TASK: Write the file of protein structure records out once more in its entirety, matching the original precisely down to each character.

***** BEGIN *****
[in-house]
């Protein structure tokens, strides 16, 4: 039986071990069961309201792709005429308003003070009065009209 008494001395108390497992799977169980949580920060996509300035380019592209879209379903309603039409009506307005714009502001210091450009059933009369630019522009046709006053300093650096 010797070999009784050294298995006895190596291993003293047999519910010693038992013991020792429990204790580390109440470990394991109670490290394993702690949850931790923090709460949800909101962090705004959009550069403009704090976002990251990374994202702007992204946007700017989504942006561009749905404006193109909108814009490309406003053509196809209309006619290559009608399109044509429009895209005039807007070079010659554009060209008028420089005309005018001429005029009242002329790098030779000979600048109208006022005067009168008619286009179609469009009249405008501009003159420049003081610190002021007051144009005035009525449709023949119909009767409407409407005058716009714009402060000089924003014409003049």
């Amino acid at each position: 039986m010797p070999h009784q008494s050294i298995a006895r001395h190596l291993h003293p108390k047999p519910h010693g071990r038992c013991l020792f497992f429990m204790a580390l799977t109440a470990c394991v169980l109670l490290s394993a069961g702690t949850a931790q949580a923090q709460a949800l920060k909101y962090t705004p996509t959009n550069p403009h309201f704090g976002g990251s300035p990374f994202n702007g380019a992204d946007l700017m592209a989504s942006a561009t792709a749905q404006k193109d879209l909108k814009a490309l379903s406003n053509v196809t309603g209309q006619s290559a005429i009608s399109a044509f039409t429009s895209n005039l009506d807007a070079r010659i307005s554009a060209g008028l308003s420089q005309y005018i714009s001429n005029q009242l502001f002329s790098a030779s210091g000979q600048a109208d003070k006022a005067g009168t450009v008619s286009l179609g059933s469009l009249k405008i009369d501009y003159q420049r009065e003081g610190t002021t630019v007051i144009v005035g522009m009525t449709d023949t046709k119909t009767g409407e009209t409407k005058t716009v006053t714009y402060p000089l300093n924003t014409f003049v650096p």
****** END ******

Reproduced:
[in-house]
């Protein structure tokens, strides 16, 4: 039986071990069961309201792709005429308003003070009065009209 008494001395108390497992799977169980949580920060996509300035380019592209879209379903309603039409009506307005714009502001210091450009059933009369630019522009046709006053300093650096 010797070999009784050294298995006895190596291993003293047999519910010693038992013991020792429990204790580390109440470990394991109670490290394993702690949850931790923090709460949800909101962090705004959009550069403009704090976002990251990374994202702007992204946007700017989504942006561009749905404006193109909108814009490309406003053509196809209309006619290559009608399109044509429009895209005039807007070079010659554009060209008028420089005309005018001429005029009242002329790098030779000979600048109208006022005067009168008619286009179609469009009249405008501009003159420049003081610190002021007051144009005035009525449709023949119909009767409407409407005058716009714009402060000089924003014409003049």
């Amino acid at each position: 039986m010797p070999h009784q008494s050294i298995a006895r001395h190596l291993h003293p108390k047999p519910h010693g071990r038992c013991l020792f497992f429990m204790a580390l799977t109440a470990c394991v169980l109670l490290s394993a069961g702690t949850a931790q949580a923090q709460a949800l920060k909101y962090t705004p996509t959009n550069p403009h309201f704090g976002g990251s300035p990374f994202n702007g380019a992204d946007l700017m592209a989504s942006a561009t792709a749905q404006k193109d879209l909108k814009a490309l379903s406003n053509v196809t309603g209309q006619s290559a005429i009608s399109a044509f039409t429009s895209n005039l009506d807007a070079r010659i307005s554009a060209g008028l308003s420089q005309y005018i714009s001429n005029q009242l502001f002329s790098a030779s210091g000979q600048a109208d003070k006022a005067g009168t450009v008619s286009l179609g059933s469009l009249k405008i009369d501009y003159q420049r009065e003081g610190t002021t630019v007051i144009v005035g522009m009525t449709d023949t046709k119909t009767g409407e009209t409407k005058t716009v006053t714009y402060p000089l300093n924003t014409f003049v650096p």